Hambergite is a mineral with a hardness of 8 out of 10 on the Mohs scale of mineral hardness [?]. These Orthorhomibicly structured gems are made of beryllium hydroxyborate, their full chemical compound being Be2(OH)BO3.

Hambergite is a beryllium borate mineral in the classification of Nitrates, Carbonates, and Borates and is an extremely rare gemstone.

It occurs as transparent colourless orthorhombic prismatic crystals which are usually well crystallized, sometimes twinned. Its colors range to white, white grayish, and yellowish white.

Crystals are striated along the prisms. It is very hard and has one direction of perfect cleavage. It has a vitreous luster and resembles glass or quartz when cut. It has strong birefringence, much higher than zircon, and can take a good polishing.

Hambergite occurs as a rare accessory mineral in granite pegmatites with beryllium, and in alluvial gem deposits. It is associated with danburite, spodumene, apatite, beryl, feldspar, fluorite, zircon, quartz. These are found in Kashmir (India), Madagascar, the Czech Republic, Romania, USA, and Norway. Ornamental quality material usually comes from Anjanabanoana, Madagascar.

The specific gravity [?] for Hambergite is 2.35, it's refractive index [?] is 1.55-1.63, and it's double refraction [?] is 0.072.


Hambergite is named after a Swedish mineralogist Axel Hamberg.

Industrial Usages

Hambergite has the lowest density of any gem with high birefringence, meaning a bigger stone will not carry a lot of weight, but will still have the play of light that one would expect from uniaxial birefringent materials such as calcite, quartz or zircon (which all have high density).

You May Also Like...

Achroite Tourmaline

Achroite Tourmaline: Colorless Tourmaline, also known as white or Achroite Tourmaline is the name given to the clear or colorless version of Tourmaline. The word achroite is Greek for colorless. If you are into birthstones then Achroite Tourmaline is one of the ones used for October. If you follow the zodiac then it's used to represent Libra. Tourmaline in general is found on every continent and is possibly the (read full)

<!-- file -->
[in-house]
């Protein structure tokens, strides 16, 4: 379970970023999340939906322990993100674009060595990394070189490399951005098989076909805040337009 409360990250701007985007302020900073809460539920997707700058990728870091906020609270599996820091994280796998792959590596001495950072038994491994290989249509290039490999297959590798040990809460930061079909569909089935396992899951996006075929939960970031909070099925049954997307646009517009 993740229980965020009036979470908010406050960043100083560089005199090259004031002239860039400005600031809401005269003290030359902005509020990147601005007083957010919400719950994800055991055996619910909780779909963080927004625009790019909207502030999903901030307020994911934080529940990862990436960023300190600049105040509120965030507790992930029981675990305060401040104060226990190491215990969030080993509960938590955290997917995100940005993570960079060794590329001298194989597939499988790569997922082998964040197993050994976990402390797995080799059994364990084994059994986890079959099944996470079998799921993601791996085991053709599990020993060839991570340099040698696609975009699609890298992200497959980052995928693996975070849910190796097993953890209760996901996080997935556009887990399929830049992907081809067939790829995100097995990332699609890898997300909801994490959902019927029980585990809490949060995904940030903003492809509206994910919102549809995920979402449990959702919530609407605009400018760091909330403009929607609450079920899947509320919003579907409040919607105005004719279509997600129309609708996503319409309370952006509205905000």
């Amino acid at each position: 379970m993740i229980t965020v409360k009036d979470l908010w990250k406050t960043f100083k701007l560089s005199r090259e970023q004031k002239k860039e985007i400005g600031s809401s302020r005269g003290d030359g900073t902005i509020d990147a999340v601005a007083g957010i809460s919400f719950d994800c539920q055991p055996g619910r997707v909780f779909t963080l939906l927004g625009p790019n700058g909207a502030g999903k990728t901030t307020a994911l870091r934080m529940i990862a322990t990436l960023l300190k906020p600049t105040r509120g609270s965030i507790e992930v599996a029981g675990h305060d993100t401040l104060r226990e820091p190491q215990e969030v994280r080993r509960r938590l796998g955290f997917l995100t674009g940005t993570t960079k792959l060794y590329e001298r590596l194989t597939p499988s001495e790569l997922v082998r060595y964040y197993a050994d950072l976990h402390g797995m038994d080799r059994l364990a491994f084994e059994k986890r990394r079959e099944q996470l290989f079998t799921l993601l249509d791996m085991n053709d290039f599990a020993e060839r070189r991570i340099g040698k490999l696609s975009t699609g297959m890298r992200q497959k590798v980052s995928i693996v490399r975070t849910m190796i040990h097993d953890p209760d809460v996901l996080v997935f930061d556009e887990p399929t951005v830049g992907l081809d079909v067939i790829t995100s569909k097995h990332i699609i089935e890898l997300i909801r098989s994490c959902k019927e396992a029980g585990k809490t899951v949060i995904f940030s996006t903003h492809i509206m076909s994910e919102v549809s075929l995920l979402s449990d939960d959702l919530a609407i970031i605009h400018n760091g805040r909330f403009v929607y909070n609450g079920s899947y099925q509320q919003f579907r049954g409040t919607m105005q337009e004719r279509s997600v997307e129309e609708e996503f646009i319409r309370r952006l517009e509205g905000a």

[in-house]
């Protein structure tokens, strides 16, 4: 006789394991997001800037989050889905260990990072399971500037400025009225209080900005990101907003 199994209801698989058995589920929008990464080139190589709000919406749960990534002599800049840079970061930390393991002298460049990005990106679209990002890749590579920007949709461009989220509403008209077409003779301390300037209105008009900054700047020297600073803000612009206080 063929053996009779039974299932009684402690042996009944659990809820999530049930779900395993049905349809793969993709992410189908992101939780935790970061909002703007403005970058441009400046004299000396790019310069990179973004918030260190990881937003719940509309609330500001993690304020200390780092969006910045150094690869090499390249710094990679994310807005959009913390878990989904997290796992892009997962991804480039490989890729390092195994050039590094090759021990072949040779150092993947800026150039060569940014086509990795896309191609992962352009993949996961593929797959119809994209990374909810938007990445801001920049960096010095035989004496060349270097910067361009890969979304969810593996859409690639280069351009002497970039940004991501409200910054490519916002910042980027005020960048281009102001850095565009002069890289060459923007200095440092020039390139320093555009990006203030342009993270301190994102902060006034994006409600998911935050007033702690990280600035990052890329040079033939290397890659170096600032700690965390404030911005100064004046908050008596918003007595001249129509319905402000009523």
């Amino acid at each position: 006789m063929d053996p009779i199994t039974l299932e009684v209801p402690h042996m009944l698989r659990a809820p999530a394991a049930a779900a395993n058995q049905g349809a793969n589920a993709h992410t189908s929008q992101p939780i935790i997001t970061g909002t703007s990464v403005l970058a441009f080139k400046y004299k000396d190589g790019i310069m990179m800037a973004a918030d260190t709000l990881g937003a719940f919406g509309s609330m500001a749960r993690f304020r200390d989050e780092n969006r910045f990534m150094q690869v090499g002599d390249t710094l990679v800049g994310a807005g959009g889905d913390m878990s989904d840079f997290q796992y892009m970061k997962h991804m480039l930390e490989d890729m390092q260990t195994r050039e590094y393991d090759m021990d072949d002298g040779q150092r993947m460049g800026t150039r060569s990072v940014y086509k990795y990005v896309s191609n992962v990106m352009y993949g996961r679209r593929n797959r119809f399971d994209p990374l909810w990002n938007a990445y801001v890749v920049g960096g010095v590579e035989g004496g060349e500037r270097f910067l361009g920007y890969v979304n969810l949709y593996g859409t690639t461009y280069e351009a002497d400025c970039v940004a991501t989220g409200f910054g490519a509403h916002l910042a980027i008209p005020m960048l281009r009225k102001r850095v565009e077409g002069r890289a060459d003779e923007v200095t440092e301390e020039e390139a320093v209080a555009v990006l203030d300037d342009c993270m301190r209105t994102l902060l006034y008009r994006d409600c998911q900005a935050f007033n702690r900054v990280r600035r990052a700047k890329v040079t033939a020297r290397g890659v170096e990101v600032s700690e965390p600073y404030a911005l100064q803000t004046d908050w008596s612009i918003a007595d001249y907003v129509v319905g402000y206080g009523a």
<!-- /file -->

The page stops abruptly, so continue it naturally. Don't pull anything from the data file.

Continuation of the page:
Albite: Albite is a member of the feldspar species as is predominantly a white or whitish mineral. A fine Albite gem will be colorless (mostly), or colored similar to moonstone. Some of the better specimens have been found in upper North America including the United States and Canada In 1815 Albite was given the Latin name albus which literally means white. Albite astrological sign is that of A (read full)


Beryllonite: Beryllonite is a clear gem/mineral that gets its name from its high content of beryllium. There are very few gem quality pieces that have been produced. Beryllonite can be found in Pakistan, Brazil, Finland, and Maine. It has a color streak of white, and a vitreous luster. (read full)


Howlite: Howlite an opaque, massive mineral used for ornamental and utilitarian articles. is a rarity for collectors It has a monoclinic tabular crystal system with a subvitreous luster. The most common occurrence is in the form of a cauliflower. Howlite is found in borate deposits, with most ornamental pieces found from various sites in California (USA) and Mexico. It occurs as opaque white, and may be (read full)

Milky Quartz

Milky Quartz: Milky Quartz is a milky white translucent to opaque variety of crystalline quartz of somewhat greasy luster. It is the commonest variety found in pegmatites and hydrothermal veins. The color is generally caused by numerous bubbles of gas and liquid in the crystal. The milky color is caused by small cavities filled with numerous small fluids and CO2 in liquid condition. It is used as a gemstone, a (read full)



Double Refraction or dr is the ability of a mineral to separate a refracted ray of light into 2 rays. If held over an image or text it will display the object 2x its original size.

Mohs Scale of Mineral Hardness is the standard used to categorize a mineral's ability to resist scratching. It gets its name from Friedrich Mohs, the German geologist who first created the scale.

RI or Refractive Index defines light's ability to move through the mineral or in a general sense, any material.

SG or Specific Gravity is the ratio of the weight of any substance to that of pure water at temperature of 3.98°C(39.2°F) and standard atmospheric pressure. This is important to note when actively seeking these minerals in the wild. Minerals with a higher SG will settle below material with a lower sg over time.